Seven presidential hopefuls faced off Wednesday for the second Republican primary debate — with frontrunner Donald Trump bidding to steal the headlines despite spurning the showdown.
Trump, 77, announced in August he would be skipping the debates, usually a staple of presidential nomination contests, because he has no need to waste time on his distant challengers.
Instead, the populist real estate tycoon, who is battling multiple criminal cases ranging from mishandling state secrets to conspiring to overturn the 2020 election, met auto industry workers in the battleground state of Michigan.
The latest legal blow to Trump came Tuesday when a New York judge ruled that he and sons Eric and Don Jr committed fraud by inflating the value of Trump Organization assets for years.
At his event in Michigan, however, the former reality TV star attempted to boost his blue-collar message while dismantling the pro-worker reputation cultivated by President Joe Biden, who visited striking union members in the state on Tuesday.
“Joe Biden claims to be the most pro-union president in history. Nonsense. Think of it. His entire career has been an act of economic treason and union destruction,” Trump said.
Seven candidates achieved the Republican National Committee’s qualifying criteria to appear at the Ronald Reagan Presidential Foundation and Institute in Simi Valley, California, for the second debate.
Trump’s chief rival, Florida Governor Ron DeSantis, was facing off against political newcomer Vivek Ramaswamy, former UN ambassador Nikki Haley, Trump’s vice president Mike Pence, and pugnacious former New Jersey governor Chris Christie.
South Carolina Senator Tim Scott and North Dakota Governor Doug Burgum rounded out the field for the clash moderated by Fox Business and Univision.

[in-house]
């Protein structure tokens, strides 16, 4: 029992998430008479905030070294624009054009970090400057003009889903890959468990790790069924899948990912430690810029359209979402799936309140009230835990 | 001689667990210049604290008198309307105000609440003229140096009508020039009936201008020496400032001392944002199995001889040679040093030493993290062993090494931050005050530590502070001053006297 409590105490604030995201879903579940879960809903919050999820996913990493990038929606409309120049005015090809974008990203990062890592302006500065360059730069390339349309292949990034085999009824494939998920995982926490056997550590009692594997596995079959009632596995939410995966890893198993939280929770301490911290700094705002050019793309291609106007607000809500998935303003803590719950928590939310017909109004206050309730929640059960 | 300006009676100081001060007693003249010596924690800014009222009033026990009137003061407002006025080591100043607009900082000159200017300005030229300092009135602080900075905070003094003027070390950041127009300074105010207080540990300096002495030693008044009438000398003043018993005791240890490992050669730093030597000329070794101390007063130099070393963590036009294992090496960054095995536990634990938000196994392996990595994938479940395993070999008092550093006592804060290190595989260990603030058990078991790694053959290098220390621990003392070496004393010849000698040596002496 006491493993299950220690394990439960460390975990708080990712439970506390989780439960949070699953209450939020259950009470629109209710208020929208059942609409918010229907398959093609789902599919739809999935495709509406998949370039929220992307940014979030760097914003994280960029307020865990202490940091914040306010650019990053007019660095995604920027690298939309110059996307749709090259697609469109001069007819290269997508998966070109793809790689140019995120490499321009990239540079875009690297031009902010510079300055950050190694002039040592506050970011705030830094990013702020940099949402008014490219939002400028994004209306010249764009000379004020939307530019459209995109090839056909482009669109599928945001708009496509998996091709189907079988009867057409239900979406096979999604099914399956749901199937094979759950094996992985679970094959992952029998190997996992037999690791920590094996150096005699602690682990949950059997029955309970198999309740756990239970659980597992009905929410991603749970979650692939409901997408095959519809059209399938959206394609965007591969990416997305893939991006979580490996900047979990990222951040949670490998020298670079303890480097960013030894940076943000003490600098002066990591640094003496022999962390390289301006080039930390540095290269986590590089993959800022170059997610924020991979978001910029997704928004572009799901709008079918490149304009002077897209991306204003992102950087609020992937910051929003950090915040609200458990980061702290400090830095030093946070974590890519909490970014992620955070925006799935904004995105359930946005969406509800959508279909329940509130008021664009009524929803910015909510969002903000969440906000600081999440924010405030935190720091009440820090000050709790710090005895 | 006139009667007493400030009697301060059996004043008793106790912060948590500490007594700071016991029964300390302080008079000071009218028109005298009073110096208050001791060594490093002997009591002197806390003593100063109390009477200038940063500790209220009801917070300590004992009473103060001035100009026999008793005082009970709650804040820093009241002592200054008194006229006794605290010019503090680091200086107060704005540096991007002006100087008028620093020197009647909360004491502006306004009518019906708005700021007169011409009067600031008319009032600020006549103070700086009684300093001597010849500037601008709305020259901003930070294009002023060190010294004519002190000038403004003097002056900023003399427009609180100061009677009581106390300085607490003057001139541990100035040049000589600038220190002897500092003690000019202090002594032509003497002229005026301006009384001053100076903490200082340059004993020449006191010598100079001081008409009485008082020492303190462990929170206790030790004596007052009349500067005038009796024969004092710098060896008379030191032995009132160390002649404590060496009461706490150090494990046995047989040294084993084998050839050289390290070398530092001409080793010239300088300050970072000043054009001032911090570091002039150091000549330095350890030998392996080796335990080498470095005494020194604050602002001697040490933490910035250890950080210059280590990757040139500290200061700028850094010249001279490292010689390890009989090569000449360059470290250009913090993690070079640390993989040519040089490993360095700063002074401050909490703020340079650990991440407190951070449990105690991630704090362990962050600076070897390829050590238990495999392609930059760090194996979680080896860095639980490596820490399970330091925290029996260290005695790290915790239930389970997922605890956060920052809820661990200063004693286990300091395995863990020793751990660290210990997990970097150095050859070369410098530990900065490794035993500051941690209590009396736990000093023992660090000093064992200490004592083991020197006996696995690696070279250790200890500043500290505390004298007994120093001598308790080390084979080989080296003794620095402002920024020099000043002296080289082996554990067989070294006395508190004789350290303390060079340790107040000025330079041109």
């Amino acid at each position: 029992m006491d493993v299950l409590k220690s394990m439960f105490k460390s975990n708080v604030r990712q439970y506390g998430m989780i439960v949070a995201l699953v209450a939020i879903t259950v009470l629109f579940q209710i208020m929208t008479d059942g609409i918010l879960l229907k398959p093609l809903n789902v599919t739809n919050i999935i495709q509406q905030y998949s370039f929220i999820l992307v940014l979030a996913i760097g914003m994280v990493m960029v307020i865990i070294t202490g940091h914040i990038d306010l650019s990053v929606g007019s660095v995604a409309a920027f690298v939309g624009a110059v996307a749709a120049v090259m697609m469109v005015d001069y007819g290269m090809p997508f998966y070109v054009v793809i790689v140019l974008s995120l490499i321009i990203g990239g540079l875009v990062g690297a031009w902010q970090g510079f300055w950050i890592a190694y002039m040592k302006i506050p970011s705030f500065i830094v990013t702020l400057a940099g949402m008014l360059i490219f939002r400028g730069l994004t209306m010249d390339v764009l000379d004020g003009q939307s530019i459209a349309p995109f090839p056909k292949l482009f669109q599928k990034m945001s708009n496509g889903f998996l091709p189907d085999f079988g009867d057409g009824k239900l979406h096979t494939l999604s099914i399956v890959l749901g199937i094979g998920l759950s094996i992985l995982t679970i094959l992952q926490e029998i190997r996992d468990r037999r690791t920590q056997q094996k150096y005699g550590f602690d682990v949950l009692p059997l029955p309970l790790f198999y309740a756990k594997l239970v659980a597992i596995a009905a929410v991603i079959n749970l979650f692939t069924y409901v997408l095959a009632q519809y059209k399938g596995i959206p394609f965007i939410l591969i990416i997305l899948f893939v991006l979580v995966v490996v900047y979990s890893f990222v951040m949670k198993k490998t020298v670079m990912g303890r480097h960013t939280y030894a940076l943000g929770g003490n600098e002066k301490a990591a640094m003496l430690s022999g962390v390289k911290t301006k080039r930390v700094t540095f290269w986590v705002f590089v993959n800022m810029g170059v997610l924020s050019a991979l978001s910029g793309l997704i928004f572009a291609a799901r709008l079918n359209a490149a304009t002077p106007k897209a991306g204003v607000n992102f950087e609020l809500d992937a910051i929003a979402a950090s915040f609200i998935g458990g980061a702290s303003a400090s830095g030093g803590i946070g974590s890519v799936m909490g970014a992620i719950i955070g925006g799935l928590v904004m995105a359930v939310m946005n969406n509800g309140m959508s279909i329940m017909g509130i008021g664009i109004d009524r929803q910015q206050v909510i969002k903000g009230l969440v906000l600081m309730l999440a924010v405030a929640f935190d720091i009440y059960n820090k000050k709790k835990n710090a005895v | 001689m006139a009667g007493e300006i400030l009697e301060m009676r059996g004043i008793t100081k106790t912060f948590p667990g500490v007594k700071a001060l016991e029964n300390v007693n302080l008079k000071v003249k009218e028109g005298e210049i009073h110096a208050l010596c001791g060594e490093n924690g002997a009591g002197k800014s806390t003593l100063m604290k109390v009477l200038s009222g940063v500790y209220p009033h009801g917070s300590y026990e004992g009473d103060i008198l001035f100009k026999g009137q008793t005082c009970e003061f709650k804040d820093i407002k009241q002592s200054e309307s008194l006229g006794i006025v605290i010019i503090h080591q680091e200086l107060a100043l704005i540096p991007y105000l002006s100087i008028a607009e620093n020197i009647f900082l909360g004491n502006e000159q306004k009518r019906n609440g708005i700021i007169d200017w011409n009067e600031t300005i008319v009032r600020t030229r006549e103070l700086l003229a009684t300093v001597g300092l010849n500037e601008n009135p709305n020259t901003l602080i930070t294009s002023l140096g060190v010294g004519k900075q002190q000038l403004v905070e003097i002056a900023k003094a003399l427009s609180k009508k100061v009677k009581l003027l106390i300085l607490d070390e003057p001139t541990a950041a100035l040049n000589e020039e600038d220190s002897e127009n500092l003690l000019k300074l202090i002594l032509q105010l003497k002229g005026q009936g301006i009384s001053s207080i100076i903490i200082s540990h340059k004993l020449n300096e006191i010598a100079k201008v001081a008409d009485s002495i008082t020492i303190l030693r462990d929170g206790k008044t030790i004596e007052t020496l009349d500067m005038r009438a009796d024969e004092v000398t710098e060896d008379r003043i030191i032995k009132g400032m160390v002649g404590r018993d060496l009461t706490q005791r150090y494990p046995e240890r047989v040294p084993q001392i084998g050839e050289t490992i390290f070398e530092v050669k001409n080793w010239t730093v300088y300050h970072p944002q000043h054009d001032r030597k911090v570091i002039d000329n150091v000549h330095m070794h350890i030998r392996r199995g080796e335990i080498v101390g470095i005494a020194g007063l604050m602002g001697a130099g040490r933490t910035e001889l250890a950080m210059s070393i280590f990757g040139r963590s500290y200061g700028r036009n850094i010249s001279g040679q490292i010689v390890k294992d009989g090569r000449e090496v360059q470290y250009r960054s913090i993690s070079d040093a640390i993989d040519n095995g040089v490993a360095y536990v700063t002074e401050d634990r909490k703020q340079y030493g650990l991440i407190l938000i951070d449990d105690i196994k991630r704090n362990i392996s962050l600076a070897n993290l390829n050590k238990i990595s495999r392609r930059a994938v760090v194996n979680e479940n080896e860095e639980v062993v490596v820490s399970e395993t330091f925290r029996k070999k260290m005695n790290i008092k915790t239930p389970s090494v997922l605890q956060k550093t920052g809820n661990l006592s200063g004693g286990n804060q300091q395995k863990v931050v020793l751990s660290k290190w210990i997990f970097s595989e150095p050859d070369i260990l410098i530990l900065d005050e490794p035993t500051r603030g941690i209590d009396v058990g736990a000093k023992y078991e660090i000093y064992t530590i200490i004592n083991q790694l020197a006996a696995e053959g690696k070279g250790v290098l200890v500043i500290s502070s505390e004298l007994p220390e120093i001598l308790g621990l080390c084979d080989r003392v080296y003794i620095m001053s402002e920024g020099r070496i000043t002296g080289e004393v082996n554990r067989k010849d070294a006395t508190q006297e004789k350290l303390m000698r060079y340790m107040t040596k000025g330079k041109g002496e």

The event kicked off with a question about handling the autoworkers’ strike, and while Ramaswamy voiced sympathy with the workers, Scott made clear the priority was immigration rather than labor.
“Joe Biden should not be on the picket line. He should be on the southern border, working to close our southern border, because it is unsafe, wide open and insecure,” Scott said.
Trump — who was found liable for sexual abuse in May, but denies wrongdoing in all his criminal and civil cases — scoffs at his challengers.
“You know, they’re wasting a lot of time with these ridiculous debates that nobody’s watching,” Trump told supporters at a campaign event in South Carolina on Monday. “Their last debate was the lowest-rated debate in history.”
Gerard Filitti, senior counsel at the Lawfare Project, a political and civil rights organization advocating for the Jewish community, says Trump’s strategy is intended to send the message that he is the “inevitable” choice to be the Republican standard-bearer in 2024.
“He has nothing to gain by debating, and everything to lose if confronted with questions about his past conduct, the multiple criminal indictments he is facing regarding the 2020 election, and even his lack of clarity or consistency on some issues like abortion,” Filitti told AFP.
Trump’s legal troubles have done little to dent his lead, with 59 percent of Republican primary voters in a new NBC News poll making him their top choice, with DeSantis a distant runner-up on 16 percent.
The Trump campaign released a statement ahead of the debate mocking DeSantis and predicting he would “flail around like a bobble head on stage while trying to gaslight voters about President Trump’s record.”
The debate comes with Haley in particular enjoying a moment in the sun, with recent polling indicating she would likely fare best of all the candidates, including Trump, in a head-to-head with Biden.
“Tonight is a huge milestone that will help us build a surge of momentum and set the tone for the upcoming months on the campaign trail,” she told supporters in a mail-out ahead of the showdown.
(Except for the headline, this story has not been edited by NDTV staff and is published from a syndicated feed.)